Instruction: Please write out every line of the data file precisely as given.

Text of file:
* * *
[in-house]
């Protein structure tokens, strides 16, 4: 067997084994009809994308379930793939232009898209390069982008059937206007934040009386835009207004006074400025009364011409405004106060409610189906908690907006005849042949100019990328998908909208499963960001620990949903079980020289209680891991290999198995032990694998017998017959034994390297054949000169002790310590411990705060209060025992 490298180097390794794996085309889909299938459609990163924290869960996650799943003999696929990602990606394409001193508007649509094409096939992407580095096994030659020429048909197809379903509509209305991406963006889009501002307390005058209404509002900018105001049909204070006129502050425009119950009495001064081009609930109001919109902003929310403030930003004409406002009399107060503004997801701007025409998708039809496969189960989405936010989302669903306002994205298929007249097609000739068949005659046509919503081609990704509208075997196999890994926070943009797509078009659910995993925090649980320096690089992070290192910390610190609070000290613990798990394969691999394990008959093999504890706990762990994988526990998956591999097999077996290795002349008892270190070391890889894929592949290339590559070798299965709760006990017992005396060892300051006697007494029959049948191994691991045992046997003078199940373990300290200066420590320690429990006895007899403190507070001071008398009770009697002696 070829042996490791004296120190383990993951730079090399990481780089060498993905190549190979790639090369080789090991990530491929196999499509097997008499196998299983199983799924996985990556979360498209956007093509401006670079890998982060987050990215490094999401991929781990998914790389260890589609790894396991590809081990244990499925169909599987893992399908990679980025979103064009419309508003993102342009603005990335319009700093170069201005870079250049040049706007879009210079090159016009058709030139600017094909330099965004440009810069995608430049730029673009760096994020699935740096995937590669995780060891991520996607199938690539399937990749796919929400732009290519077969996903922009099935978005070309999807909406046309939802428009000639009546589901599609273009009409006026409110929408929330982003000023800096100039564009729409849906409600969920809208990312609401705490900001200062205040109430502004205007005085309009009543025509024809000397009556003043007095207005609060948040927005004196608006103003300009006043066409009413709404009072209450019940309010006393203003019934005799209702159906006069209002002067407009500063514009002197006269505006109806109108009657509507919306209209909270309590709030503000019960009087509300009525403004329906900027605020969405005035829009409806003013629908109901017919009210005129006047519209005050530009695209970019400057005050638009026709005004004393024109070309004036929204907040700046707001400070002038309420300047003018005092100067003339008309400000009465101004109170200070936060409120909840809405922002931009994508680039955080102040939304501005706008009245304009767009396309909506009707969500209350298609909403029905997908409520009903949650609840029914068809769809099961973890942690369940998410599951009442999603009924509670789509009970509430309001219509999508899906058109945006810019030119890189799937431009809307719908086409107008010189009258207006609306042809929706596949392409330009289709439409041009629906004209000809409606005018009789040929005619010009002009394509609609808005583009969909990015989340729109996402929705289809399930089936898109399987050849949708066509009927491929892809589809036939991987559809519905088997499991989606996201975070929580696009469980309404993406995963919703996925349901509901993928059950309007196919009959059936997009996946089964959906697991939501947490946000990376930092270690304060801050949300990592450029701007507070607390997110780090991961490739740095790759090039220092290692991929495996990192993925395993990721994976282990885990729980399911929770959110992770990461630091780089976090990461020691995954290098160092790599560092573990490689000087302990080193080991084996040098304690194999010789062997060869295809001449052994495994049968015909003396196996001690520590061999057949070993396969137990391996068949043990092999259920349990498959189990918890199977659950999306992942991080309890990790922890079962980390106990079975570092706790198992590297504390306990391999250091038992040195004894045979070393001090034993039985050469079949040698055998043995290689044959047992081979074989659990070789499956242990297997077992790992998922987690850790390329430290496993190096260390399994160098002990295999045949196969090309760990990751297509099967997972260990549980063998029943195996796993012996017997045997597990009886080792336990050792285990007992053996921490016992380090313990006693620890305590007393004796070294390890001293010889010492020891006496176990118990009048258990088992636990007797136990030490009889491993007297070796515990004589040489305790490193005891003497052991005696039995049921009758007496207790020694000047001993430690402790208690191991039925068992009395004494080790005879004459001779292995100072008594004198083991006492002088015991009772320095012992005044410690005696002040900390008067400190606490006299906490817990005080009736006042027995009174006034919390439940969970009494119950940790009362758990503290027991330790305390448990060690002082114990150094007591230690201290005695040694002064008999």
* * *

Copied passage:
[in-house]
């Protein structure tokens, strides 16, 4: 067997084994009809994308379930793939232009898209390069982008059937206007934040009386835009207004006074400025009364011409405004106060409610189906908690907006005849042949100019990328998908909208499963960001620990949903079980020289209680891991290999198995032990694998017998017959034994390297054949000169002790310590411990705060209060025992 490298180097390794794996085309889909299938459609990163924290869960996650799943003999696929990602990606394409001193508007649509094409096939992407580095096994030659020429048909197809379903509509209305991406963006889009501002307390005058209404509002900018105001049909204070006129502050425009119950009495001064081009609930109001919109902003929310403030930003004409406002009399107060503004997801701007025409998708039809496969189960989405936010989302669903306002994205298929007249097609000739068949005659046509919503081609990704509208075997196999890994926070943009797509078009659910995993925090649980320096690089992070290192910390610190609070000290613990798990394969691999394990008959093999504890706990762990994988526990998956591999097999077996290795002349008892270190070391890889894929592949290339590559070798299965709760006990017992005396060892300051006697007494029959049948191994691991045992046997003078199940373990300290200066420590320690429990006895007899403190507070001071008398009770009697002696 070829042996490791004296120190383990993951730079090399990481780089060498993905190549190979790639090369080789090991990530491929196999499509097997008499196998299983199983799924996985990556979360498209956007093509401006670079890998982060987050990215490094999401991929781990998914790389260890589609790894396991590809081990244990499925169909599987893992399908990679980025979103064009419309508003993102342009603005990335319009700093170069201005870079250049040049706007879009210079090159016009058709030139600017094909330099965004440009810069995608430049730029673009760096994020699935740096995937590669995780060891991520996607199938690539399937990749796919929400732009290519077969996903922009099935978005070309999807909406046309939802428009000639009546589901599609273009009409006026409110929408929330982003000023800096100039564009729409849906409600969920809208990312609401705490900001200062205040109430502004205007005085309009009543025509024809000397009556003043007095207005609060948040927005004196608006103003300009006043066409009413709404009072209450019940309010006393203003019934005799209702159906006069209002002067407009500063514009002197006269505006109806109108009657509507919306209209909270309590709030503000019960009087509300009525403004329906900027605020969405005035829009409806003013629908109901017919009210005129006047519209005050530009695209970019400057005050638009026709005004004393024109070309004036929204907040700046707001400070002038309420300047003018005092100067003339008309400000009465101004109170200070936060409120909840809405922002931009994508680039955080102040939304501005706008009245304009767009396309909506009707969500209350298609909403029905997908409520009903949650609840029914068809769809099961973890942690369940998410599951009442999603009924509670789509009970509430309001219509999508899906058109945006810019030119890189799937431009809307719908086409107008010189009258207006609306042809929706596949392409330009289709439409041009629906004209000809409606005018009789040929005619010009002009394509609609808005583009969909990015989340729109996402929705289809399930089936898109399987050849949708066509009927491929892809589809036939991987559809519905088997499991989606996201975070929580696009469980309404993406995963919703996925349901509901993928059950309007196919009959059936997009996946089964959906697991939501947490946000990376930092270690304060801050949300990592450029701007507070607390997110780090991961490739740095790759090039220092290692991929495996990192993925395993990721994976282990885990729980399911929770959110992770990461630091780089976090990461020691995954290098160092790599560092573990490689000087302990080193080991084996040098304690194999010789062997060869295809001449052994495994049968015909003396196996001690520590061999057949070993396969137990391996068949043990092999259920349990498959189990918890199977659950999306992942991080309890990790922890079962980390106990079975570092706790198992590297504390306990391999250091038992040195004894045979070393001090034993039985050469079949040698055998043995290689044959047992081979074989659990070789499956242990297997077992790992998922987690850790390329430290496993190096260390399994160098002990295999045949196969090309760990990751297509099967997972260990549980063998029943195996796993012996017997045997597990009886080792336990050792285990007992053996921490016992380090313990006693620890305590007393004796070294390890001293010889010492020891006496176990118990009048258990088992636990007797136990030490009889491993007297070796515990004589040489305790490193005891003497052991005696039995049921009758007496207790020694000047001993430690402790208690191991039925068992009395004494080790005879004459001779292995100072008594004198083991006492002088015991009772320095012992005044410690005696002040900390008067400190606490006299906490817990005080009736006042027995009174006034919390439940969970009494119950940790009362758990503290027991330790305390448990060690002082114990150094007591230690201290005695040694002064008999």